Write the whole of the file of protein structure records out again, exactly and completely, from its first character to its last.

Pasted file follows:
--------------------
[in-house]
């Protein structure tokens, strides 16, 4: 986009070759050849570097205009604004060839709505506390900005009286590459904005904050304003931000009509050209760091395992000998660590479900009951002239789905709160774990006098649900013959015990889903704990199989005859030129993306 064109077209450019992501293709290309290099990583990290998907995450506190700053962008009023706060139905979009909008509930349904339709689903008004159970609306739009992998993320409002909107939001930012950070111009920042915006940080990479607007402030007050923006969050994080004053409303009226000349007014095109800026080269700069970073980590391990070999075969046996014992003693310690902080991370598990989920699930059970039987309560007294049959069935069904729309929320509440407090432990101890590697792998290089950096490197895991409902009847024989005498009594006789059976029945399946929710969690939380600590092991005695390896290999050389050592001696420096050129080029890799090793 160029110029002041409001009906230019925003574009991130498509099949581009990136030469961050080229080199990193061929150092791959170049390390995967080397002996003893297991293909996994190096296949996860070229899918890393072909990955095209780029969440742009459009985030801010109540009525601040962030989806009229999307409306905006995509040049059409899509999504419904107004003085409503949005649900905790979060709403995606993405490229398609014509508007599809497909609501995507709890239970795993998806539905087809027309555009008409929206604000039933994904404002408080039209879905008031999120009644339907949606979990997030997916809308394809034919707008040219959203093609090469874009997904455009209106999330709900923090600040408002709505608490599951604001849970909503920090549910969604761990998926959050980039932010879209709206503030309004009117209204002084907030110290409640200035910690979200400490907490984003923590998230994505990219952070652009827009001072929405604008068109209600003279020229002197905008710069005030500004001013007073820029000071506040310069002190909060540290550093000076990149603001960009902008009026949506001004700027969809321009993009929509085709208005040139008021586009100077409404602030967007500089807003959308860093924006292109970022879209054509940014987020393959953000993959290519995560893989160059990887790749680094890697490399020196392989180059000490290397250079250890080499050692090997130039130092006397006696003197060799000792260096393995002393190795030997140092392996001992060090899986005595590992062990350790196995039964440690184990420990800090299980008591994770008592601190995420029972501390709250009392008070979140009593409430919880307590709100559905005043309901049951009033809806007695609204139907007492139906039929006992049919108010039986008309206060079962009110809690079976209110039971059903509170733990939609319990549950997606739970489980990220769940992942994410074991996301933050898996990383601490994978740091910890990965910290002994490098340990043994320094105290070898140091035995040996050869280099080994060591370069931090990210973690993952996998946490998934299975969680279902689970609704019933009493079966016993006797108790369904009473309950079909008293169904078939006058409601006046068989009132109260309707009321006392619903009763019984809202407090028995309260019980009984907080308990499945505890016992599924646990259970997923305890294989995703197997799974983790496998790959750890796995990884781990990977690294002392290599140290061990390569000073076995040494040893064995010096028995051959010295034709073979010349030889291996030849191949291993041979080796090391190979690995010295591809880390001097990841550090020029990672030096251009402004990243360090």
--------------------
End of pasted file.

[in-house]
């Protein structure tokens, strides 16, 4: 986009070759050849570097205009604004060839709505506390900005009286590459904005904050304003931000009509050209760091395992000998660590479900009951002239789905709160774990006098649900013959015990889903704990199989005859030129993306 064109077209450019992501293709290309290099990583990290998907995450506190700053962008009023706060139905979009909008509930349904339709689903008004159970609306739009992998993320409002909107939001930012950070111009920042915006940080990479607007402030007050923006969050994080004053409303009226000349007014095109800026080269700069970073980590391990070999075969046996014992003693310690902080991370598990989920699930059970039987309560007294049959069935069904729309929320509440407090432990101890590697792998290089950096490197895991409902009847024989005498009594006789059976029945399946929710969690939380600590092991005695390896290999050389050592001696420096050129080029890799090793 160029110029002041409001009906230019925003574009991130498509099949581009990136030469961050080229080199990193061929150092791959170049390390995967080397002996003893297991293909996994190096296949996860070229899918890393072909990955095209780029969440742009459009985030801010109540009525601040962030989806009229999307409306905006995509040049059409899509999504419904107004003085409503949005649900905790979060709403995606993405490229398609014509508007599809497909609501995507709890239970795993998806539905087809027309555009008409929206604000039933994904404002408080039209879905008031999120009644339907949606979990997030997916809308394809034919707008040219959203093609090469874009997904455009209106999330709900923090600040408002709505608490599951604001849970909503920090549910969604761990998926959050980039932010879209709206503030309004009117209204002084907030110290409640200035910690979200400490907490984003923590998230994505990219952070652009827009001072929405604008068109209600003279020229002197905008710069005030500004001013007073820029000071506040310069002190909060540290550093000076990149603001960009902008009026949506001004700027969809321009993009929509085709208005040139008021586009100077409404602030967007500089807003959308860093924006292109970022879209054509940014987020393959953000993959290519995560893989160059990887790749680094890697490399020196392989180059000490290397250079250890080499050692090997130039130092006397006696003197060799000792260096393995002393190795030997140092392996001992060090899986005595590992062990350790196995039964440690184990420990800090299980008591994770008592601190995420029972501390709250009392008070979140009593409430919880307590709100559905005043309901049951009033809806007695609204139907007492139906039929006992049919108010039986008309206060079962009110809690079976209110039971059903509170733990939609319990549950997606739970489980990220769940992942994410074991996301933050898996990383601490994978740091910890990965910290002994490098340990043994320094105290070898140091035995040996050869280099080994060591370069931090990210973690993952996998946490998934299975969680279902689970609704019933009493079966016993006797108790369904009473309950079909008293169904078939006058409601006046068989009132109260309707009321006392619903009763019984809202407090028995309260019980009984907080308990499945505890016992599924646990259970997923305890294989995703197997799974983790496998790959750890796995990884781990990977690294002392290599140290061990390569000073076995040494040893064995010096028995051959010295034709073979010349030889291996030849191949291993041979080796090391190979690995010295591809880390001097990841550090020029990672030096251009402004990243360090």